Frugality involves being less wasteful. Even if you're pretty good about not wasting much, there's always room for improvement. What ways do you avoid being wasteful? Here are a few ideas.

CRAFT SCRAPS: Don't throw away yarn or fabric scraps. Fabric scraps can be used in applique, coasters, sachets, hair scrunchies, decoupage, quilt blocks or string quilts, pillow stuffing or fabric wreaths. One reader, Carol from Canada, shares: "I keep anything 2 inches or larger. I purchased a couple of plastic containers on sale and use those to store my pieces. If I have a piece of material left over, I cut out triangles or strips for Log Cabin quilts. The material is already cut up and ready to sew when I want to make a quilt." Consider using your yarn scraps to make security blankets for shelter pets. Visit www.snugglesproject.org for details. Vow to use up what you have, too. Instead of finding a new project and buying new supplies, look at the supplies you already have and find a project that works.

LEFTOVERS: They often get shoved to the back of the refrigerator and forgotten. Not everyone has time to plan out meal makeovers or remembers to pop them into the freezer. But maybe you can simply remember to set out a leftover or two at mealtime. Put your fast food condiments to use, too. Don't save them with good intentions in a plastic tub only to toss them later. It's tempting to open a brand new container of a product. Resist and make it a point to use the takeout packets or the last little bits in a container.

SAMPLES: Maybe you have a stash of hotel or travel-size soaps and shampoos or freebie product samples. Use them up or gift or donate them to someone who can use them.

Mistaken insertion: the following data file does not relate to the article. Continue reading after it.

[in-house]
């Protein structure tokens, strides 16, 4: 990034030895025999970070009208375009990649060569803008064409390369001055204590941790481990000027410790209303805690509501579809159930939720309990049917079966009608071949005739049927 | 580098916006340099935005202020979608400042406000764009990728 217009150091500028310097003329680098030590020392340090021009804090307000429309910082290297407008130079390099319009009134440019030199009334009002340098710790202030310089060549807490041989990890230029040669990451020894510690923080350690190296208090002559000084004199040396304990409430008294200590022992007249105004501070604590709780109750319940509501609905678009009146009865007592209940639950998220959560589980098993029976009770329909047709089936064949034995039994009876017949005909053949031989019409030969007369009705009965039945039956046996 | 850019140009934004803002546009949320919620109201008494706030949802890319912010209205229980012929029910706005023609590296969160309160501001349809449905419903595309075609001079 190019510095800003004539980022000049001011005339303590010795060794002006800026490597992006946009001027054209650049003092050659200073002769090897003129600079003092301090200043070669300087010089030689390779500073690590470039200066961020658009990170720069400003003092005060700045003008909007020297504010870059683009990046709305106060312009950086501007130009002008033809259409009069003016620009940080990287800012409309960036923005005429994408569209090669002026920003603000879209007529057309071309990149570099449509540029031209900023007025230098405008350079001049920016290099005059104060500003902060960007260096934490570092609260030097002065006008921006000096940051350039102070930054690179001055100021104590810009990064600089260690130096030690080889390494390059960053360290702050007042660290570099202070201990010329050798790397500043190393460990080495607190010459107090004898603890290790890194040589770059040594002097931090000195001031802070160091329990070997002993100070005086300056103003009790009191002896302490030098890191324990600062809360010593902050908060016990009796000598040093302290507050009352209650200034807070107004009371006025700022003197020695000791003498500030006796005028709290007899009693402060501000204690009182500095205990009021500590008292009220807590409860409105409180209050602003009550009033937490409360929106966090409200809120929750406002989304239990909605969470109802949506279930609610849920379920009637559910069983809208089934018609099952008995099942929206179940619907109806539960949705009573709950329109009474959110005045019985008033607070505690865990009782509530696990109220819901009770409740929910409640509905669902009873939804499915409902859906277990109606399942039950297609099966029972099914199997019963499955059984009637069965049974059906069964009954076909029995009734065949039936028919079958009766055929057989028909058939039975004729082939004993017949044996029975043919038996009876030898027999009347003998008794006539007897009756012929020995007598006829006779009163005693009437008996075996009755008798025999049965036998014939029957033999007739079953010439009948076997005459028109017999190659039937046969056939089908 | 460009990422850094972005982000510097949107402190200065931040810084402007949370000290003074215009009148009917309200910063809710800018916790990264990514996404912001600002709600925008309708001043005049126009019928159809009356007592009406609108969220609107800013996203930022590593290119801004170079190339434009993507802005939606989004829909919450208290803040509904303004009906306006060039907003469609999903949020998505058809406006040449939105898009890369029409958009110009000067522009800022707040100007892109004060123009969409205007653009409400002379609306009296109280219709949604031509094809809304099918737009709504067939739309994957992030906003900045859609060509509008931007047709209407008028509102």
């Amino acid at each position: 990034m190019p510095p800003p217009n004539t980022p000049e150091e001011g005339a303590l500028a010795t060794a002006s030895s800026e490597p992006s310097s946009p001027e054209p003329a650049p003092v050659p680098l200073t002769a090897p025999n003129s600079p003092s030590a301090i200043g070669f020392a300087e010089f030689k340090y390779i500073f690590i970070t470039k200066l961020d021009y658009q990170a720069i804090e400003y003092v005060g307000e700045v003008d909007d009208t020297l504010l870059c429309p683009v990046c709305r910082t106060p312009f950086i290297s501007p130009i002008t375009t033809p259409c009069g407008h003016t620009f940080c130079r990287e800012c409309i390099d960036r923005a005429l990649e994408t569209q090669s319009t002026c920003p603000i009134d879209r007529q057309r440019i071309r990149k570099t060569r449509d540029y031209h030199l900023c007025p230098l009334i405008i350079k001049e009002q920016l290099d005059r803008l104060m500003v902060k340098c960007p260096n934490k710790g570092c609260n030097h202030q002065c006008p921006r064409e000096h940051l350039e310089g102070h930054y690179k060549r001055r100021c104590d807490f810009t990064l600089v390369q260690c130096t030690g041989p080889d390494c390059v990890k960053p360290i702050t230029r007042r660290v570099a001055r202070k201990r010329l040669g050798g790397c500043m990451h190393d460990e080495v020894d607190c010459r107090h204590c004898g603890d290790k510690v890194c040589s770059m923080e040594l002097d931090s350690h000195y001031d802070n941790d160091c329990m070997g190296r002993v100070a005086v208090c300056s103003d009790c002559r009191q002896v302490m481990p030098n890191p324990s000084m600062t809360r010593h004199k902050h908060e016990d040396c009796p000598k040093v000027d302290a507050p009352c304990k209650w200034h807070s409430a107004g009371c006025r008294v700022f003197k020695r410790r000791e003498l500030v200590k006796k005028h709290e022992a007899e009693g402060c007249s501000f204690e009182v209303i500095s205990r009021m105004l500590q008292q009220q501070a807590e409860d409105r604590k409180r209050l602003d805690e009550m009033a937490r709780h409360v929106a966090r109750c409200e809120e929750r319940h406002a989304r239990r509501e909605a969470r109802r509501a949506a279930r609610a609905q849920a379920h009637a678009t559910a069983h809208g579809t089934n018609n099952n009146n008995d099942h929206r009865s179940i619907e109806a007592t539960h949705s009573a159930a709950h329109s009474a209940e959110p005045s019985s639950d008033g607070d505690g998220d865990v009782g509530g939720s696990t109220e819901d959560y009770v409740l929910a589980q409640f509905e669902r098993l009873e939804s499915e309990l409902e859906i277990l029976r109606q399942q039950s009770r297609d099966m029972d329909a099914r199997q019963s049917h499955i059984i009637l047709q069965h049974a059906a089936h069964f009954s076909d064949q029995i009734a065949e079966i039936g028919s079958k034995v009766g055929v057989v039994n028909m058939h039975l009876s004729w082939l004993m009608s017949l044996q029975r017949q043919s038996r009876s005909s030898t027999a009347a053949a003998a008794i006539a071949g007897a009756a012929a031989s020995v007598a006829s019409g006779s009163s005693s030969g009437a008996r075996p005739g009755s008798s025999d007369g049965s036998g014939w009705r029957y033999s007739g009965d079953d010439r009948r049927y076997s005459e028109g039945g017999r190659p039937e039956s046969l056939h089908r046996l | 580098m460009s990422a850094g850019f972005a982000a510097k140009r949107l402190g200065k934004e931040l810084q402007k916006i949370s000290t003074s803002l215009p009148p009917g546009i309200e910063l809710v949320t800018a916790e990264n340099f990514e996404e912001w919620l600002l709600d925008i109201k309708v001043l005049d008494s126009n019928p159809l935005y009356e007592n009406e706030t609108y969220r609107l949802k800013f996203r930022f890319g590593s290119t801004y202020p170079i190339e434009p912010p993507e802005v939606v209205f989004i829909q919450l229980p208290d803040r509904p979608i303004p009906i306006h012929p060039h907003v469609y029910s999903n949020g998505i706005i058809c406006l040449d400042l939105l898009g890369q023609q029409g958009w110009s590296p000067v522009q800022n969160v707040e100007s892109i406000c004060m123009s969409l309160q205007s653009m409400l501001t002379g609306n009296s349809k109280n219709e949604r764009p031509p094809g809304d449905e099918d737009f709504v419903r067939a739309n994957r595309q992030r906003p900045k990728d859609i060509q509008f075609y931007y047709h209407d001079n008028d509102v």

PAPER: Save envelopes and any paper that is used only on one side. You can cut and staple them together or simply save them in a box to use so you don't use up a new sheet. Or make paper beads for jewelry. Visit www.astorybooklife.com/how-to/paper-beads and www.instructables.com/id/How-to-Make-Paper-Beads for tutorials. You can shred it for packing material or use it for Origami. One reader, Christine from Oregon, shares how she makes homemade paper: "Get an old blender and a dish pan. Make a wood frame from scraps that will fit inside the dish pan and rest on the bottom. Then tack a small piece of screen tightly over the frame. Fill the blender 1/3 to 1/2 full with water. Add thin paper shreds. Keep adding paper (and water as necessary) until you have a good amount of pulp. You don't want it too soupy, but liquid enough so that it will pour and not burn out the blender. Fill the dish pan half way with water and add the pulp. Add more pulp if necessary. Put your screen down in the dishpan and press it all the way to the bottom, then lift it up. Do this several times until the screen is covered entirely with pulp. Take the screen out of the tub and drain it over a sink. When the pulp is still damp but has drained enough to hold together, turn it out onto a flat surface to dry.

photo by heidi elliot